Distraction-Free in the D
We’re thrilled to be a part of the Distracted Driving campaign with Secretary of State Ruth Johnson and Fox2 Detroit! It’s not a secret that teen drivers are the most vulnerable to distracted driving.
According to the Safe Roads Alliance, the first 6 months of independent driving after receiving a license is the most dangerous time a driver will experience. And The Sam Bernstein Law Firm believes it’s important to keep our young drivers safe.
Too often we handle cases that result from distracted driving… whether it be from texting, eating, changing the station or one of the other many forms of distracted driving. These incidents have lifelong impacts on victims, their families and the drivers lives. That’s why it’s so important for us to take a stand with this campaign and to help prevent distracted driving before it becomes a habit for young drivers.
High School students – take part in our contest! Take the pledge and write a statement of up to 300 words about why you will drive distraction free and you could win cash prizes.
First place $2000
Second place $1000
Third place $500
The top five have the chance to go to the FOX 2 studios and appear in a FOX 2 Public Service Announcement. Go to Fox2Detroit.com/DistractionFree to enter.
Please take a look at additional resources on Michigan.gov/TeenDriver and join our fight to end distracted driving!
High schoolers in Metro Detroit have the opportunity to take a stand against distracted driving at Michigan.gov/teendriver and win $2,500 for student activities in a new pilot project aimed at keeping teens safe on the road.
Distraction-Free Detroit – Distraction-Free in the D is a partnership between the Michigan Secretary of State’s Office and The Sam Bernstein Law Firm to raise awareness about the risks of distracted driving and prevent injuries and fatalities.
“As drivers, our attention should be on the task of driving at all times, not on passengers, mobile phones or anything else,” said Secretary of State Ruth Johnson. “We are encouraging young people to pledge that they will avoid all of the distractions and focus on driving.”
Traffic crashes are the leading cause of teen deaths. In nearly 6 out of 10 incidents driver distraction was involved, according to the AAA Foundation for Traffic Safety.
“We have learned first-hand about the dangers of distracted driving, with far too many cases coming through our office of carelessness leading to injury,” said Mark Bernstein, president and managing partner of The Sam Bernstein Law Firm. “This program is designed to break habits before they start and motivate young drivers to stay safe by learning early how to focus only on the road.”
Two of the most common distractions causing teen driver crashes are interacting with passengers and using a cell phone. Just one teen passenger doubles the risk that a teen driver will get into a fatal crash. Three or more quadruples the risk. And while most teens understand texting is dangerous while driving, surveys show most don’t believe that talking on a mobile phone while driving is dangerous.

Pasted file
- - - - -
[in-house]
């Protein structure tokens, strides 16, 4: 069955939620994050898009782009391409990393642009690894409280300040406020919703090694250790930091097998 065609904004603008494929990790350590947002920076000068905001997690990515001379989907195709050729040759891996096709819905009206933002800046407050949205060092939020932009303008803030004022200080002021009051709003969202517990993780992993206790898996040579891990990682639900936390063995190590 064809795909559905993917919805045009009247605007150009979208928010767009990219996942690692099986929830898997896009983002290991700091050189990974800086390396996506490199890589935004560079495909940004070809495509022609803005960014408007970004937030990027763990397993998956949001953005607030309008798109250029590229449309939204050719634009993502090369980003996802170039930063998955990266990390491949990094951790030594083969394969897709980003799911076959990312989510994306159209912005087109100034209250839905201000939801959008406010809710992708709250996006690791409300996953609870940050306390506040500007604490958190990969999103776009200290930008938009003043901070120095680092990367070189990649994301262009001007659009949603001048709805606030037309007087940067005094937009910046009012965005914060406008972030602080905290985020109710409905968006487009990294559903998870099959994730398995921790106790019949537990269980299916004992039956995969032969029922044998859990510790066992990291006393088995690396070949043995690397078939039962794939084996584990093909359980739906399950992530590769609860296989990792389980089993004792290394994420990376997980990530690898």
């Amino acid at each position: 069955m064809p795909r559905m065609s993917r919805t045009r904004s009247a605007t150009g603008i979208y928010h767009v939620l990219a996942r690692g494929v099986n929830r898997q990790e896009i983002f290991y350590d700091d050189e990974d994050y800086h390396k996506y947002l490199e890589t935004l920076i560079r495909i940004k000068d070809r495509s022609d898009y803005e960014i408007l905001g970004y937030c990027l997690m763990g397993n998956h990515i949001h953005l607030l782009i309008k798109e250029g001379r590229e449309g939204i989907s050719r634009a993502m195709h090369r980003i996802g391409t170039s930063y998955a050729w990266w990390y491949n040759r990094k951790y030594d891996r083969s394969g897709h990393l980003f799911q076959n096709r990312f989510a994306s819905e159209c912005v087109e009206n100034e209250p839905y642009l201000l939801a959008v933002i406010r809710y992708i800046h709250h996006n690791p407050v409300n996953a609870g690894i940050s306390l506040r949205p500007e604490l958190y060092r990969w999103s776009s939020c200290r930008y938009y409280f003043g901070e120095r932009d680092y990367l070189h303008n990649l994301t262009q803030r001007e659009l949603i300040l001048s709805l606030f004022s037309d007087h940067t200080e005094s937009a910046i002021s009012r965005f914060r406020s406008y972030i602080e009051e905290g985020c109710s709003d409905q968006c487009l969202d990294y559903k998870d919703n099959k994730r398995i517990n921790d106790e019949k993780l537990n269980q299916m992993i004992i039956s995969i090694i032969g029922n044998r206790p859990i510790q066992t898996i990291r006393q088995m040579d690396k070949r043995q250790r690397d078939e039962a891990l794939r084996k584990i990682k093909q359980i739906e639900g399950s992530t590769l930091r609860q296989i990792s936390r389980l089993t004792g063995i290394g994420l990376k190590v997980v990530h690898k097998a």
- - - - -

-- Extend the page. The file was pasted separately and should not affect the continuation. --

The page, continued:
In Michigan, Kelsey’s Law bans teens with a Level 1 or 2 graduated driver’s license from using a phone while driving. It’s named for Kelsey Raffaele, 17, of Sault Ste. Marie, who died in a mobile phone-related automobile crash in 2010. Michigan also outlaws texting while driving for drivers of all ages.
The Distraction-Free Detroit campaign features a contest that runs Sept. 1 through Oct. 12, 2015. Students at high schools in Wayne, Oakland and Macomb counties can go to Michigan.gov/teendriver to take a pledge against distracted driving. Parents, school faculty, staff and supporters can go to the same site to take a quiz. Those who complete a pledge or quiz will earn a point for their high school.
Schools are divided into the four enrollment-based classifications used by the Michigan High School Athletic Association (class A, B, C and D) for competitive purposes. At the end of the contest period, the school in each classification with the highest percentage of participation will be awarded $2,500 for student activities. This will be calculated by adding up the pledges and quizzes for each school divided by its population.
The winning schools will be announced during National Teen Driver Safety Week in late October. No taxpayer funds are being used in the contest.
Invitations to participate were sent to high school administrators earlier this month. School officials can confirm participation by contacting email@example.com by Sept. 21.
The Distraction-Free Detroit campaign also includes TV public service announcements and social media to remind teens and other drivers to focus on safe driving. Resources to help fight distracted driving are available at Michigan.gov/teendriver, including videos, driving tips and links to free safe driving apps. The site was created for parents and teens to easily find helpful information on driver education in the state.